How to build a Membership Website in 30 Minutes for $30
A WordPress membership website is, or it is traditionally thought, one of the most complicated forms of websites due to all the complex parts that it would take to put one together. You would need, for example, some fairly complex logic to handle each of the following aspects of the site:
Membership registration, to allow new users to sign up;
Ability to login, recover password, etc;
The capacity to selectively limit specific content;
Pippin’s Easy Digital Downloads is a free e-commerce framework written by Pippin Williamson, which allows users to easily add digital downloads to their websites, and accept payment for them through online payment gateways such as PayPal. So, if you have a digital product (photos, PDF’s, MP3’s, or files of any variety) that you would like to sell online, you can simply add EDD to your site, upload your files, and configure the plugin to restrict downloads to people who have paid for the right to download that content.
While there are plenty of free, or reasonably priced, options to offer this type of payment gateway, Easy Digital Downloads is a mature product with an extensive history, and has made it easier for my clients to sell digital goods for many years.
What is the Content Restriction Extension?
For a membership website to work, you’ll need both the ability to accept a visitors payment, and the ability to restrict content on the membership website itself. For that, I recommend using the Content Restriction extension to Easy Digital Downloads which will allow you to, as the name suggest, restrict specific content on your website to specific visitors.
At the time of this writing, the Content Restriction extension cost $29, which means that for less than $30, you can build a fully function membership website by installing WordPress (free), Easy Digital Downloads (free), and Content Restriction ($30), but can you really do it in 30 minutes or less?
How to build a membership website, step by step, in 30 minutes.
If you’re following along on an existing WordPress website, you can skip to Step Three of the tutorial.
Step One, Install WordPress
Seriously, we’re going to start this tutorial at the most basic level and install WordPress on a website server from scratch, just to prove that it can be done.
So, let’s start with a blank website directory, and then move all of our WordPress Core files into that directory.
Now that we’ve copied all of our WordPress files into our website directory, we can load a website browser and setup WordPress.
The install process is fairly straightforward, and will prompt us for basic details such as our language preferences, database connectivity, and admin password. Once you’re done setting up a basic WordPress website, you’ll want to move onto step two, installing test data onto your website.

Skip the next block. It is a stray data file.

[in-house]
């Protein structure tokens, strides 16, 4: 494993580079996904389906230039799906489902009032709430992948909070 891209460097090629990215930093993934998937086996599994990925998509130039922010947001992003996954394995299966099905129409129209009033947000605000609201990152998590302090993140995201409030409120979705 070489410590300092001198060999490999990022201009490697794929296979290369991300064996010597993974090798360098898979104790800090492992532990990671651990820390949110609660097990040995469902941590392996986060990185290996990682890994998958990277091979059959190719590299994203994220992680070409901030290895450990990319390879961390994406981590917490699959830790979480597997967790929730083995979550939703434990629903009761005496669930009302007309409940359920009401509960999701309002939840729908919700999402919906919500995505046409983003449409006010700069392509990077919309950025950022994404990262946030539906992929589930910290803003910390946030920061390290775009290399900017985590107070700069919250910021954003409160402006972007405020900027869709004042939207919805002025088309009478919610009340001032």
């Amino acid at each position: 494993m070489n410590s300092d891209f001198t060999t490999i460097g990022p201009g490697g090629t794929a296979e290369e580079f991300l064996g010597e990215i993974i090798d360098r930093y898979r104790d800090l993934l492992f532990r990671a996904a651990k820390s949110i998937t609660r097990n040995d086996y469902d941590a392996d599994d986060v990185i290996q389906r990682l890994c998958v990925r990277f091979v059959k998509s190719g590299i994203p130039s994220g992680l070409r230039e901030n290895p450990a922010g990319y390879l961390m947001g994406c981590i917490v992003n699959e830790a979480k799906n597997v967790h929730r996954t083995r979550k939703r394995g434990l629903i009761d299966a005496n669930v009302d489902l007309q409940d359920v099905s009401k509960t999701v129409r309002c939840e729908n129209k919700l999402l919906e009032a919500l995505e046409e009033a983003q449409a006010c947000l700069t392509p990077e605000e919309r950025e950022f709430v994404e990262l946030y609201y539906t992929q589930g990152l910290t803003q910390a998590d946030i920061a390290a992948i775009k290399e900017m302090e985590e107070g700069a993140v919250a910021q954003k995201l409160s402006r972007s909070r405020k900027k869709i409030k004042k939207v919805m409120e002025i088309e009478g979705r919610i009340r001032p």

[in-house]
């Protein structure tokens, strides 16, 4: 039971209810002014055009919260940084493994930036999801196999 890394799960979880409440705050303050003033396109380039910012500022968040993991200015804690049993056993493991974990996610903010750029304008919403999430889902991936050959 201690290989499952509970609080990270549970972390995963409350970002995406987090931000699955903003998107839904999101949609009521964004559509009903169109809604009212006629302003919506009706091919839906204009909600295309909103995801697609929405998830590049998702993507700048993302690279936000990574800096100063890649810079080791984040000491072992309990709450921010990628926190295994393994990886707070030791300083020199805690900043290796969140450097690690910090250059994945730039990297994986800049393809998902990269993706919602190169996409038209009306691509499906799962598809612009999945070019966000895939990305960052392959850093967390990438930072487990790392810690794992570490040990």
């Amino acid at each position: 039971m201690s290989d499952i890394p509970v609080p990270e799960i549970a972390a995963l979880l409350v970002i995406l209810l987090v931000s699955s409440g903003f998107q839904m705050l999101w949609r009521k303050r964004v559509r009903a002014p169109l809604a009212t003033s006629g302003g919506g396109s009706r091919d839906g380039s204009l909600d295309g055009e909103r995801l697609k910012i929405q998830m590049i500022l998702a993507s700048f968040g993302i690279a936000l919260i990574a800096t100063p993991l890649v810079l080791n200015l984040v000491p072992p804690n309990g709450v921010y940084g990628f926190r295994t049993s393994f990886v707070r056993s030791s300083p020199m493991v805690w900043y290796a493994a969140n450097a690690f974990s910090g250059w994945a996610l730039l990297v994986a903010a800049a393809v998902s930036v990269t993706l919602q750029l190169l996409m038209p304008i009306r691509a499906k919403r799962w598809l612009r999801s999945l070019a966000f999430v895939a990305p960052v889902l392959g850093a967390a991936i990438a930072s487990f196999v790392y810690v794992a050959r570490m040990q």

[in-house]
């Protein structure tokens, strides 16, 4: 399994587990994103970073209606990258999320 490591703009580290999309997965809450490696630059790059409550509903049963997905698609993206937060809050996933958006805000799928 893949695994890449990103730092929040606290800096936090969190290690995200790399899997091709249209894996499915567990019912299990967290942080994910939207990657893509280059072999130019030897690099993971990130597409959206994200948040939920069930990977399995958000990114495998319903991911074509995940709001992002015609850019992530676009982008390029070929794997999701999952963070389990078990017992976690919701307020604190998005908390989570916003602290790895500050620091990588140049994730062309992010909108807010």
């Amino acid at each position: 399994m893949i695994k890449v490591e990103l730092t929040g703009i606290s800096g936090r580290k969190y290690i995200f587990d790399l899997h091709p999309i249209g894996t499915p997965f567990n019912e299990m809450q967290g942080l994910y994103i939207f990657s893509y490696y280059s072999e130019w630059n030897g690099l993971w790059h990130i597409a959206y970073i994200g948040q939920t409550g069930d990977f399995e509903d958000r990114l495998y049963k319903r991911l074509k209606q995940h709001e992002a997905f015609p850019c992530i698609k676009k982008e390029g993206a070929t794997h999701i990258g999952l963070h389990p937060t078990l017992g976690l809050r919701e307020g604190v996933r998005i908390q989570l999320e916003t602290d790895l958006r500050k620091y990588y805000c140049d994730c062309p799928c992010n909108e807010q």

Step Two, Installing Test Data
In order to test that WordPress is working correctly, I highly recommend installing the Theme Unit Test Data, it’s a free download that as I mention in my presentations, will allow you to test the various aspects of WordPress to ensure your theme is working correctly.
Once the test data is in place, you’ll be able to see a fully functioning WordPress website, complete with data of every possible variety.
Step Three, Install the E-Commerce Engine
In order to accept payments, allow users to create accounts, etc, you need to install a basic e-commerce engine to your WordPress website. Since a membership website isn’t going to be shipping anything physical, I prefer to use Pippin’s Easy Digital Downloadsplugin which includes almost everything we need for a membership website right out of the initial install.
Once you’ve installed and activated Easy Digital Downloads, you can add a new download and set the price for that download. As you’ll see in my image above, I’ve called my first download Basic Membership and set a price of $29.95 for the membership.
Next, installing the Content Restriction extension, we’ll be able to see a new settings area in any of our Posts, which will allow us to restrict who can see this specific Post or Page, based on the downloads we set earlier.
Congratulations, you’ve now created a fully functional membership website, in less than 30 minutes, for less than $30.
This demonstration, along with my talks at various WordCamp’s on the subject of building membership websites is just a first step, designed to help website administrators appreciate that building seemingly complex WordPress solutions can be relatively straightforward.
Facebook posts for business, possibly more than any other form of online marketing, are most successful when the audience connects in a real, and genuine way. These tips will help you create more effective Facebook marketing posts for your business, and improve your marketing budget.
Use eye-catching images in your Facebook posts
Images and videos really stand out on Facebook news feeds. Make sure your posts feature creative, vivid images instead of flat or bland backgrounds. People will be much more likely to share your posts if they love your photos.
Respond to your visitors!
Nothing beats the one-on-one connection that a reply encourages, so be sure to keep an eye on your page’s notification panel and reply promptly to each and every comment. If you’re not already running it, install Facebook’s Pages app on your smart phone to ensure you never miss an opportunity to build community.
Add a call to action
Help people know how to help you by adding a call to action to your post. Let them know if you want them to share your post, contact you, follow a link to your website, to like your page.
Keep your posts short
On Facebook, users tend to scan text as it appears in their timelines, so try to limit your posts to Twitter length posts instead of losing potential audience members.
Create a conversation
Social media is just that, social. So use your marketing to create a two way conversation instead of simply broadcasting to your audience. In this marketing campaign for Ross Photography, we created a campaign that encourages visitors to both like our page, and reply with a comment that’ll help build our organic traffic.
Schedule your posts
Different businesses require different schedules for their digital marketing, but all businesses need to schedule content well in advance, to ensure your pages are actively promoting your business even when you’re caught up in the day to day operations of your company.
Offer special deals and contests
Keep people interested in your page, and sharing your content with special deals and contests designed to encourage them to share, like, and comment on your posts. To reach more people, offer and incentive to encourage them to click the share button.
Promote special events with events
Facebook pages include events, which allow your business to create mini promotions for your business, share with your fans, and best of all … appear in their timelines for their friends to see.
Post what your visitors want to see